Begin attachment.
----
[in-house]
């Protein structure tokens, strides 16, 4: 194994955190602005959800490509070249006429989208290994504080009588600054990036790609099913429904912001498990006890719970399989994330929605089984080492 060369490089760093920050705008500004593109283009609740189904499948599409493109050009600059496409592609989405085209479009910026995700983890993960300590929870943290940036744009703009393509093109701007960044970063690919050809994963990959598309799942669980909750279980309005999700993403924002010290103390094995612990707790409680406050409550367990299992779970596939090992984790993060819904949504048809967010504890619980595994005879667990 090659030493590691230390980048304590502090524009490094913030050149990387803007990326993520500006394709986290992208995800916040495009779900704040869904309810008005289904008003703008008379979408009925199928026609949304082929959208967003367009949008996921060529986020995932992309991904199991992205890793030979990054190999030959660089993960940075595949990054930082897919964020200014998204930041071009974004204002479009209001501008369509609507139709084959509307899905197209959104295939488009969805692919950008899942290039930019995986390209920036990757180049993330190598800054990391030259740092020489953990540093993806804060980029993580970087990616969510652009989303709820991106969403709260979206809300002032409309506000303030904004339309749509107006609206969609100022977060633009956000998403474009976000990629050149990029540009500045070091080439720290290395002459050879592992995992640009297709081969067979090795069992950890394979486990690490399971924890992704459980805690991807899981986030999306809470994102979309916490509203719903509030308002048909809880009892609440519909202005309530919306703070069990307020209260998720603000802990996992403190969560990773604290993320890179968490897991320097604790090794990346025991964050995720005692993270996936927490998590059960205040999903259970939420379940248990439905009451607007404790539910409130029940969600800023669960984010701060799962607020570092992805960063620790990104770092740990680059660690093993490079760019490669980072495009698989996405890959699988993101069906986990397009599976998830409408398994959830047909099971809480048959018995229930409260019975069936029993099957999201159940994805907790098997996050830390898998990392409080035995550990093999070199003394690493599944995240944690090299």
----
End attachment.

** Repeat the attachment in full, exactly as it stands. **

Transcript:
[in-house]
């Protein structure tokens, strides 16, 4: 194994955190602005959800490509070249006429989208290994504080009588600054990036790609099913429904912001498990006890719970399989994330929605089984080492 060369490089760093920050705008500004593109283009609740189904499948599409493109050009600059496409592609989405085209479009910026995700983890993960300590929870943290940036744009703009393509093109701007960044970063690919050809994963990959598309799942669980909750279980309005999700993403924002010290103390094995612990707790409680406050409550367990299992779970596939090992984790993060819904949504048809967010504890619980595994005879667990 090659030493590691230390980048304590502090524009490094913030050149990387803007990326993520500006394709986290992208995800916040495009779900704040869904309810008005289904008003703008008379979408009925199928026609949304082929959208967003367009949008996921060529986020995932992309991904199991992205890793030979990054190999030959660089993960940075595949990054930082897919964020200014998204930041071009974004204002479009209001501008369509609507139709084959509307899905197209959104295939488009969805692919950008899942290039930019995986390209920036990757180049993330190598800054990391030259740092020489953990540093993806804060980029993580970087990616969510652009989303709820991106969403709260979206809300002032409309506000303030904004339309749509107006609206969609100022977060633009956000998403474009976000990629050149990029540009500045070091080439720290290395002459050879592992995992640009297709081969067979090795069992950890394979486990690490399971924890992704459980805690991807899981986030999306809470994102979309916490509203719903509030308002048909809880009892609440519909202005309530919306703070069990307020209260998720603000802990996992403190969560990773604290993320890179968490897991320097604790090794990346025991964050995720005692993270996936927490998590059960205040999903259970939420379940248990439905009451607007404790539910409130029940969600800023669960984010701060799962607020570092992805960063620790990104770092740990680059660690093993490079760019490669980072495009698989996405890959699988993101069906986990397009599976998830409408398994959830047909099971809480048959018995229930409260019975069936029993099957999201159940994805907790098997996050830390898998990392409080035995550990093999070199003394690493599944995240944690090299």